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Putting It All Together. A Leader’s Guide to System’s Thinking. AASA National Conference February 18, 2011. Jacqueline J. Brayman , Ed.D . Maureen A. Grey Michael A. Stearns , Ed.D . Understanding One Thing in Terms of Another. Putting It All Together. Context for Change Culture

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Putting It All Together

A Leader’s Guide to System’s Thinking

AASA National Conference

February 18, 2011

Jacqueline J. Brayman, Ed.D.

Maureen A. Grey

Michael A. Stearns, Ed.D.


Understanding One Thing

in Terms of Another


Putting It All Together

  • Context for Change
  • Culture
  • Conditions
  • Capacity
  • Consistency

Context for Change

“Change is the only constant we can count on.”

Mike Weiler, Superintendent

  • Knowledge is growing at exponential rates.
  • Information is instantly available.
  • Fiscal resources continually dwindle.
  • Diversity and poverty rates are growing at rapid rates.
  • Children’s time spent connecting with adults is decreasing.

Strategies for Change

Information from multiple sources

  • Trusted partners
  • “Hold up the mirror. Don’t tell me what I look like, ask me what I see.”
  • Resources both external and internal
  • “The knowledge is in the room.”

Strategies for Change

Understanding the Nature of Change

  • Change should be based on shared vision.
  • Change is often experienced as a loss.
  • There is often wisdom in resistance.
  • Changes should permeate the organization.
  • Often we need to communicate the risk inherent in NOT making needed changes.
  • Evaluation is necessary to analyze if the changes are resulting in the anticipated results.

“I don’t mind change so long as I don’t have to do anything different.”


Strategies for Change


Information from data

  • What are we doing?
  • What results are we getting?
  • What are the challenges students face?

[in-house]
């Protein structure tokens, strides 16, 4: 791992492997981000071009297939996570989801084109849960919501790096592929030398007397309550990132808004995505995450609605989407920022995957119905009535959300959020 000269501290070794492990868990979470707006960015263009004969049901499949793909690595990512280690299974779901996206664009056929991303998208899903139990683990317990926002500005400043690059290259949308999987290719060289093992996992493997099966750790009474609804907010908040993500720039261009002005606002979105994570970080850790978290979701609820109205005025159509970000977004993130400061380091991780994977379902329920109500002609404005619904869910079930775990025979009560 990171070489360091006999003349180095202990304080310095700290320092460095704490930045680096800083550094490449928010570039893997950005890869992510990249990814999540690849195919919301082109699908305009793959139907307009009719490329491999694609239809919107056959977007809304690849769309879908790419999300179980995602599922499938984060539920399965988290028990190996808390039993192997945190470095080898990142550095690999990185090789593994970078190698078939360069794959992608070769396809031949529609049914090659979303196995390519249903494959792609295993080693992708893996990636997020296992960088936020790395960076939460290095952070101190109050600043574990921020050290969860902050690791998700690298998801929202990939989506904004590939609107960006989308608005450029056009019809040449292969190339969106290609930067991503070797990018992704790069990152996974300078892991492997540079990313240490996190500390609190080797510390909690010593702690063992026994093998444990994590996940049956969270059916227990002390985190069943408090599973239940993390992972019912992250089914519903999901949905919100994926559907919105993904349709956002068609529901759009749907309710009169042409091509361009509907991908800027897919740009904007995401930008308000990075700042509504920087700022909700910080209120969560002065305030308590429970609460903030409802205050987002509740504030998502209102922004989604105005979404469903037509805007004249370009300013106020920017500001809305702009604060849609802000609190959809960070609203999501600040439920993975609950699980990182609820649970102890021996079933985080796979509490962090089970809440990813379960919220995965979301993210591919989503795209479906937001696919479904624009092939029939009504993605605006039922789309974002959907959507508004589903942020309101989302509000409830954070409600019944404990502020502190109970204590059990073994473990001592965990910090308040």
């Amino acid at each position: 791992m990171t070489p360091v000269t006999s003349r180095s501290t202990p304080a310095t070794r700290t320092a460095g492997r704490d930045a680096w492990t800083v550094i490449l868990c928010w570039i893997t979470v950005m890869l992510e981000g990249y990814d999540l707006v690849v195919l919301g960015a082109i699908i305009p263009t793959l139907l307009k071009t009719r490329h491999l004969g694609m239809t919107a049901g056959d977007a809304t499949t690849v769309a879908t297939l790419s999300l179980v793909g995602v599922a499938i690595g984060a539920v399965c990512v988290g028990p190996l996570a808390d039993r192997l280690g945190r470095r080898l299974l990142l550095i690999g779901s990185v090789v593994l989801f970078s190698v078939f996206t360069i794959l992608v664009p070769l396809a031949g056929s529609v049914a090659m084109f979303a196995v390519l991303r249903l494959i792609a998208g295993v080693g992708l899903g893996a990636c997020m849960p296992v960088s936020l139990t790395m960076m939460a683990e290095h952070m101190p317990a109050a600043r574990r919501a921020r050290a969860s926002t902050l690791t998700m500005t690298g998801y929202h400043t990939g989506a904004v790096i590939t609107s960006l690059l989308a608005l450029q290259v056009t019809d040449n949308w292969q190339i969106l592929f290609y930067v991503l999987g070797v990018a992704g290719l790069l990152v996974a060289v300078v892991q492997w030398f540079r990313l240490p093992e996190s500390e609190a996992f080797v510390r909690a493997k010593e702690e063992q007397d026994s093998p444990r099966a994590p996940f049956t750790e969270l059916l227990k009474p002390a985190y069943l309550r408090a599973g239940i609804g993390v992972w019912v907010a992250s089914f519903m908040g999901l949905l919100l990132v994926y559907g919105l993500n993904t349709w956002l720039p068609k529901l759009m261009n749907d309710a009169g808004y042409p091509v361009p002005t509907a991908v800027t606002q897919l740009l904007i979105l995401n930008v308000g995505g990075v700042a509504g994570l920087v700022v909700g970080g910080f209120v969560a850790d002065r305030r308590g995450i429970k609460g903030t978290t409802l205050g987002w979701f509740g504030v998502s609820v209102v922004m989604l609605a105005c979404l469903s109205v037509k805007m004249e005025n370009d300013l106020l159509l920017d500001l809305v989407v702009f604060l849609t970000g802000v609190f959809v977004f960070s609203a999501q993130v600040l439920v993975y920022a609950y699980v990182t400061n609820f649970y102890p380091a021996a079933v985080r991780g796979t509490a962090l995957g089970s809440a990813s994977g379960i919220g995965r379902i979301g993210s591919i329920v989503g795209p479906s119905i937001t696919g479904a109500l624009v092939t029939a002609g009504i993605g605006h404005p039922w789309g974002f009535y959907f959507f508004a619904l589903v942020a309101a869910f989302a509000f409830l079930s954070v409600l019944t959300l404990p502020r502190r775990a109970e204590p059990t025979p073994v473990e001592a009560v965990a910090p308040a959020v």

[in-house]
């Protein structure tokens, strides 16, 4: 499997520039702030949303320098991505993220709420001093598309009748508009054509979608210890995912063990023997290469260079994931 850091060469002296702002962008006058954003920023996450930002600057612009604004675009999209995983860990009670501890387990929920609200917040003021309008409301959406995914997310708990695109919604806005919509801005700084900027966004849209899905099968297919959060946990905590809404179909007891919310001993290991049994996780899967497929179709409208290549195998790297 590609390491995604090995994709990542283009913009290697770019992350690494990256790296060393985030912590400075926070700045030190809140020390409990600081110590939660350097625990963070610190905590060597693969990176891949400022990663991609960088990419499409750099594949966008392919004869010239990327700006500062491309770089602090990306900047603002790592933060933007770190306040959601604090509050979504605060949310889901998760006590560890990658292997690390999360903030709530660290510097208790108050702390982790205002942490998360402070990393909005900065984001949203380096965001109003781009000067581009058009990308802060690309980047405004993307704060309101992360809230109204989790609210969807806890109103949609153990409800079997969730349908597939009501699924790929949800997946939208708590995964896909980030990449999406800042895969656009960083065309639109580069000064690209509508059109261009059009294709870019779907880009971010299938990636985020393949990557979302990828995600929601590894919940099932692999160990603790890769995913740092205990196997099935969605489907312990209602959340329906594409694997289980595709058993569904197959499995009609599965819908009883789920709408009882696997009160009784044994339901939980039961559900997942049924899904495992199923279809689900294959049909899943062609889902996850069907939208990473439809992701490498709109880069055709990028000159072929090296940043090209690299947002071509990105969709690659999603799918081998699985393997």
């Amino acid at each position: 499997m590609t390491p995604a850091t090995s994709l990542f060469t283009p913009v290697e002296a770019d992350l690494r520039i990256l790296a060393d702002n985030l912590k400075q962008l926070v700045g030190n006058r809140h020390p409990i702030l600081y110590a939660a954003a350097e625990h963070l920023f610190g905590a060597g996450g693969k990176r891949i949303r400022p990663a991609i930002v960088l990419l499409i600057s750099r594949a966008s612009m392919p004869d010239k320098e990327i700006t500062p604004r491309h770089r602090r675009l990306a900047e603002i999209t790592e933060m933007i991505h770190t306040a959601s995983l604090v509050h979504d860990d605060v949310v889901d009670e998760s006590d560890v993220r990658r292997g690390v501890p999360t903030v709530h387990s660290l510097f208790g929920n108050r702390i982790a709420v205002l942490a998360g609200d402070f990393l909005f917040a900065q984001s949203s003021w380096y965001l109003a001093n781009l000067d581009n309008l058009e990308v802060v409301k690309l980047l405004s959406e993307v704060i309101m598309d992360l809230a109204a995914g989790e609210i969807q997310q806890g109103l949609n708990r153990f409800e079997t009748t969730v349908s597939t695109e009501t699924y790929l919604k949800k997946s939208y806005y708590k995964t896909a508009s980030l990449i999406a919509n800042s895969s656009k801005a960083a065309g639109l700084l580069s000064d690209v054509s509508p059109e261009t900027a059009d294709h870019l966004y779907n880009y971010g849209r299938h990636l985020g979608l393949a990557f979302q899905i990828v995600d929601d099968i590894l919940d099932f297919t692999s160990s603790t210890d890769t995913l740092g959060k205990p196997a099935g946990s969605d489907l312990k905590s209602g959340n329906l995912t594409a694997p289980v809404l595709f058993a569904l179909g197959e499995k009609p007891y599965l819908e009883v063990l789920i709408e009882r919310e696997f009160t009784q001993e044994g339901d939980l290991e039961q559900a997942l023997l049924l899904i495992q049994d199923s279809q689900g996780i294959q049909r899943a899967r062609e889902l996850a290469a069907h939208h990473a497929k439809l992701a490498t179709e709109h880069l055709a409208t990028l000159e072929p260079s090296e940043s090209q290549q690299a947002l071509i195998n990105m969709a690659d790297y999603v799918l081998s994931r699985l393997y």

• What barriers does staff face in unlocking students’ best?
  • What instructional methods might work?
  • What other supports are needed?


  • Definition: Culture is the shared values and beliefs that guide behaviors and determine the way things are done around here(Sergiovanni, 1984).
  • To enhance the district’s change efforts, the following strategies were employed:
    • Build on Assets
    • Set High Expectations
    • Foster Quality Relationships


  • Build on Assets:
  • It is essential that staff understands what their strengths are. It is these strengths that gives them the foundation to make needed changes.
  • In every organization , something works! (Hammond and Hall, 1998)


  • Set High Expectations:
  • Collective Efficacy:
  • Together we can do this!
  • “Expectational” Learning:
    • “Get away from invitational and optional and make things expectational!” Notes Jerry Klekotka, Middle School Assistant Principal

Conditions: Most Important in Influencing Student Learning



1.Shared Focus

2. Consistent


3. Resource


Have you ever asked yourself, “What has to be in place for school success?” Have you ever heard staff say, “I wish our school would focus on just one thing?” Well, so have we. Does this look familiar?


Shared Focus

Our decision: do one thing—literacy

--and do it well throughout the system.

It gave us the biggest bang for

the buck.

Strong literacy skills contribute:

80-90% to success in S.S. & L. Arts,

60-70% to success in Math,

70-80% to success in Science.

The Lesson

Focus on

what is essential

and align your

resources to

support it.

Build Shared Focus and Purpose as the Foundation for Action.


Consistent and Persistent Communication